Jones: These are the good old days of skiing

  • Early season skiing at Sunday River in Maine on Nov. 15. All the early-season snowmaking is just one of the reasons that skiing is more enjoyable than ever. TIM JONES / For the Monitor

  • Early season skiing at Sunday River in Maine on Nov. 15. All the early-season snowmaking is just one of the reasons that skiing is more enjoyable than ever. TIM JONES / For the Monitor

Published: 11/25/2019 9:06:03 PM

Have you skied yet? A surprising number of Alpine ski areas in Maine, New Hampshire and Vermont are open, and if you haven’t gotten out yet, well, what are you waiting for? As I write this you can now find lift-serviced skiing at Loon, Bretton Woods, Wildcat, Waterville Valley and Cranmore (weekends only until December 14). In Maine, lifts at Sunday River and Sugarloaf are open, and there’s a slew of mountains up and running in Vermont – Killington, Mount Snow, Bromley, Jay, Okemo, Stowe and Sugarbush all opening this weekend.

Unless Mother Nature throws us a huge curve, we should have lift-serviced skiing straight through until early May.

I launched my 2019-20 ski season at Sunday River back on Nov. 15. The weather was stellar: temps in the mid-40s and a mostly clear sky early in the day.

Conditions were fabulous, and I didn’t have to say, “for so early in the season.” The trails I sampled were in excellent condition, period. Jungle Road, Ecstasy, and Sunday Punch had deep snow edge to edge and top to bottom and had been groomed smooth to start the day. The snow was so good, I seriously doubt you’ll find better conditions on these trails in mid-winter. Right Stuff, my last run of the day, hadn’t been groomed at all and the snowmaking whales and bumps were HUGE. At one point I found myself in a trough on a steep drop looking UP at the top of the bump ahead of me. No ice anywhere, just beautiful soft snow. I wish my ski legs had been in better shape to allow me more than the six top-to-bottom runs I made before my thighs cried “Uncle.”

All in all, it had to be one of the best “first day of the new ski season” ever. Great weather, great snow, and the pure pleasure of flying down a slope in perfect control and grinning ear to ear.

Since I was there, Sunday River has opened another handful of trails. I imagine everyone who has been there since has had the same thought I did. What a great start to what’s likely to be a great ski season!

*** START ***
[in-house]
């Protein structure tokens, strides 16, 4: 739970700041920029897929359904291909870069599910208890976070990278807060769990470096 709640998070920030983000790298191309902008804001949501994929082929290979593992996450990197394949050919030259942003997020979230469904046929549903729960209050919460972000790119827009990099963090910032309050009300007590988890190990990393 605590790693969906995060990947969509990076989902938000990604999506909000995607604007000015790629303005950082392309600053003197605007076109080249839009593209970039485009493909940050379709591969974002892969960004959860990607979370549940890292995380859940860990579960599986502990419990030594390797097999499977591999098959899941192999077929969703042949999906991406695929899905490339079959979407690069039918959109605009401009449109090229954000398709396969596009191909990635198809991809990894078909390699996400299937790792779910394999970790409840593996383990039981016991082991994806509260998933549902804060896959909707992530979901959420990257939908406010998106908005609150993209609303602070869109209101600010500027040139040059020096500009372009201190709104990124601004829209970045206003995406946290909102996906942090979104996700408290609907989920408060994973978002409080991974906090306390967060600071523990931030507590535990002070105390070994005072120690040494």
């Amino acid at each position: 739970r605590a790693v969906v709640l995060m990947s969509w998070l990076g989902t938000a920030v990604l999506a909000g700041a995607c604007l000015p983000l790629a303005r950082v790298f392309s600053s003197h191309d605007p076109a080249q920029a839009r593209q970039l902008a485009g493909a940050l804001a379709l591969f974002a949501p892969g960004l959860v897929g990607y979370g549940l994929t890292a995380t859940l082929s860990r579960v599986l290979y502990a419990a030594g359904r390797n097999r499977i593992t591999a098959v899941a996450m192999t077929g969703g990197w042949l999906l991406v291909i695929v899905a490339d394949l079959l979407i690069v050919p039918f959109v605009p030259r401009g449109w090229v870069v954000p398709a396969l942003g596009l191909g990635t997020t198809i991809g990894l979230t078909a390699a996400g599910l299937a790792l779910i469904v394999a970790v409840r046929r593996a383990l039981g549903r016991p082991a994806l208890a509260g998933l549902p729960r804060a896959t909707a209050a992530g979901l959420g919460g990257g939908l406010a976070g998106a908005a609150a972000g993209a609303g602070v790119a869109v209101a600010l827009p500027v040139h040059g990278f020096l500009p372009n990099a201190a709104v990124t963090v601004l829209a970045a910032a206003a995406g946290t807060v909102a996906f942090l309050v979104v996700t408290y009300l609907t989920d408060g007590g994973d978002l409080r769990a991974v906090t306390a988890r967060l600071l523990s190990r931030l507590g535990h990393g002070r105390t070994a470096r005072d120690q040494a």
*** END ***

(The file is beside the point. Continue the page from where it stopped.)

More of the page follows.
While I was riding up the chairlifts at Sunday River, I had a chance to reflect not only on how good the conditions were that day, but also on how skiing has changed. I’ve been skiing a very long time (most winters since 1960). For nearly two decades, I skied between 90 and 120 days a winter. I’ve slowed down a little only because I no longer see a need to ski lift-serviced slopes on weekends or holidays and I choose my days for backcountry and cross-country. But all that experience tells me that the “good old days” of skiing are right now. Seriously.

Don’t believe me? Hear me out and decide for yourself.

Let’s talk about early-season skiing. In the old days, if you wanted to ski early in the season, you kept a pair of “rock skis” at the ready. Rock skis were skis that were past (often well past) their prime. So you didn’t mind if the bases got gouged to the wood core or an edge caught on granite and pulled out. Several times, my rock skis went directly from a day on the slopes to what was then called “the dump.”

That just doesn’t happen anymore. With modern snowmaking most ski areas don’t open a trail until it’s covered edge to edge. It’s very, very rare to gouge your ski bases on an open trail. I still keep rocks skis, but only to venture into glades on the first natural snow. You just never need them any more on trails covered by snowmaking.

Another reason to savor the present skiing moment is today’s equipment. You can wax nostalgic about the past if you must, but you’ll enjoy skiing more on today’s gear. You can shred the snow on a snow board, alpine skis, AT skis, Telemark Skis or classic or skate cross-country skis. In the old days, skis were long, straight and hard to turn. Carving was a skill mastered by only an elite few. Today’s skis carve effortlessly and you can tailor your equipment to the conditions you encounter most – anything from bullet-proof ice on a racecourse to neck deep powder.

Boots are more comfortable than they’ve ever been. The new waterproof/breathable shells keep you dry from both the inside and out. Helmets are comfortable and light weight. Goggles rarely fog.

Perhaps the best reason to enjoy today’s skiing life is the sheer amount of choice you have. While we have lost a lot of small local areas (some are coming back), the loss has been more than made up for with expanded opportunities at the areas still open. I’ll bet there are more total miles of ski trails now than there were when every town had its own little ski hill.

Without getting on an airplane, you can heli-ski incredible powder in Quebec’s Chic Choc Mountains and cat-ski there or at Sugarloaf in Maine. You can pay to be whisked up the hill at high speed on a gondola, bubble chair or detachable chairlift, or pay a lot less to ride fixed grip chairs, T-bars or even rope tows. Or you can put skins on your skis or snowboard and not pay anything (other than your own effort) to get up the hill.

The point I’m trying to make is that snow season is here. It’s up to you whether or not you want to enjoy it. If you want to be outdoors having fun this winter, the opportunities are right in front of you. Life isn’t a spectator sport, get out and enjoy!

(Tim Jones writes about outdoor sports and travel and can be reached at

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